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Please be aware that this old REACH registration data factsheet is no longer maintained; it remains frozen as of 19th May 2023.

The new ECHA CHEM database has been released by ECHA, and it now contains all REACH registration data. There are more details on the transition of ECHA's published data to ECHA CHEM here.

Diss Factsheets

Administrative data

Link to relevant study record(s)

Description of key information

Bioaccumulation potential is not relevant since  fatty acids, C14-18 + C16-18, unsatd. are natural fatty acids produced from animal and vegetable fats, which are part of the typical European diet. Long-chain carboxylic acids are readily absorbed as micelle aggregates, esterified with glycerol in chylomicrons and very low density lipoproteins, and transported  via the lymphatic system.  fatty acids, C14-18 + C16-18, unsatd. can either be stored in the form of triglycerides (98% of which occurs in adipose tissue depots) or they can be oxidised for energy via the β-oxidation and tricarboxylic acid cycle pathways of catabolism.

Key value for chemical safety assessment

Bioaccumulation potential:
no bioaccumulation potential

Additional information

Information taken from HERA (2002):

Fatty acids and their salts

Fatty acids are an endogenous part of every living cell and are an essential dietary requirement. They are absorbed, digested, and transported in animals and humans. Proposed mechanisms for fatty acid uptake by different tissues range from passive diffusion to facilitated diffusion or a combination of both (Abumrad et al. 1984; Harris et al., 1980). Radioactivity from labelled fatty acids administered orally, intravenously, intraperitoneally, and intraduodenally has been found in various tissues and in blood and lymph (CIR, 1987).

Fatty acids taken up by the tissues can either be stored in the form of triglycerides (98% of which occurs in adipose tissue depots) or they can be oxidised for energy via the β-oxidation and tricarboxylic acid cycle pathways of catabolism (Masoro, 1977). The β-oxidation of fatty acids occurs in most vertebrate tissues utilising an enzyme complex for the series of oxidation and hydration reactions resulting in the cleavage of acetate groups as acetyl CoA. β-oxidation essentially reduces the alkyl chain length by 2 carbon atoms with the release of acetic acid. This leaves another carboxyl group on the shortened alkyl chain for subsequent further β-oxidation. An additional isomerisation reaction is required for the complete catabolism of oleic acid. Alternate oxidation pathways can be found in the liver (ω-oxidation) and the brain (α-oxidation) (CIR, 1987).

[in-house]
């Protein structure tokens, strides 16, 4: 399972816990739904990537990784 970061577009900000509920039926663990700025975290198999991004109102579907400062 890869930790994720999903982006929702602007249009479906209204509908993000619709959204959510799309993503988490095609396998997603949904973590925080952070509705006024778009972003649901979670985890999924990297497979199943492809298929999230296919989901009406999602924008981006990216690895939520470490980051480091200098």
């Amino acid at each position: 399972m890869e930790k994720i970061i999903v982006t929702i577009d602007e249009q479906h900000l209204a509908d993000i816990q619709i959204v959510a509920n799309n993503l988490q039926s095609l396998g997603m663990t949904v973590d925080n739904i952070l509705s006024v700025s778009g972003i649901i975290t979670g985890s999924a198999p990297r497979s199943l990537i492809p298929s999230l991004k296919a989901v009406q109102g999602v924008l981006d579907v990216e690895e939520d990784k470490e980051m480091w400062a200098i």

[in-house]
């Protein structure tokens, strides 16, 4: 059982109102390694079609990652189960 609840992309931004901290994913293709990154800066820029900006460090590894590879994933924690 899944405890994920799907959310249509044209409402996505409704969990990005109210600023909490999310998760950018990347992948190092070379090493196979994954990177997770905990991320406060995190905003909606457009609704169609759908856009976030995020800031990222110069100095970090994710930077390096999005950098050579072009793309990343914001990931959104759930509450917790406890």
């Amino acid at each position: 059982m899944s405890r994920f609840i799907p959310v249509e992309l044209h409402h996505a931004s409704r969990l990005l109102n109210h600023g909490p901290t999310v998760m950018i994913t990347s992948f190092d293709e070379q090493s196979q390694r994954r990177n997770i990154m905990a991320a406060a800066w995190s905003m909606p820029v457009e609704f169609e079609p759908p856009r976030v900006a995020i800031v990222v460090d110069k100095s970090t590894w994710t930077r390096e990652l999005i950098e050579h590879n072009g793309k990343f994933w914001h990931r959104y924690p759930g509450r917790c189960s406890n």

Long chain, saturated fatty acids are less readily absorbed than unsaturated or short chain acids. Stearic acid is the most poorly absorbed of the common fatty acids (Clayton & Clayton, 1982; Opdyke, 1979). Several investigators have also found increasing fatty acid chain length slightly decreased their digestibility (CIR, 1987).

Howes (1975) examined the turnover of [14C] surfactants in the rat and found that at 6h after administration, the C10 and C12 soaps were readily metabolised and the main route of excretion was as 14CO2. The C14 soap was readily incorporated into the body and the 14C excretion was slow. The C16 and C18 soaps showed some metabolism with subsequent 14CO2 excretion but most of the 14C was recovered in the carcass at 6 hours.

Dermal Penetration

It has been shown that the greatest skin penetration of the human epidermis was with C10 and C12 soaps and the rate of percutaneous absorption of sodium laurate is greater than that of most other anionic surfactants. (Prottey and Ferguson, 1975; Madsen et al., 2001; Howes, 1975).

Howes (1975) studied the percutaneous absorption of some anionic surfactants and showed that sodium decanoate was reportedly poorly absorbed through the skin of rats when in uncovered contact for 15 minutes. Penetration through excised human skin proceeded at a rate similar to that for excised rat skin for up to 6 hours; thereafter absorption through human skin was slightly quicker. Also, for the three soaps which penetrated the skin (C10, C12 and C14) there was a lag time of 1 hour before any measurable penetration occurred, but after this the rate of penetration steadily increased. Howes also calculated from human epidermal studies in vitro that only small amounts of the C10, C12 and C14 soaps would be likely to penetrate the skin from a 15 minute wash and rinse in vivo. The low penetration rates of the C16 and C18 soaps suggests that little or none of these would penetrate from a 15 minute wash and rinse in vivo.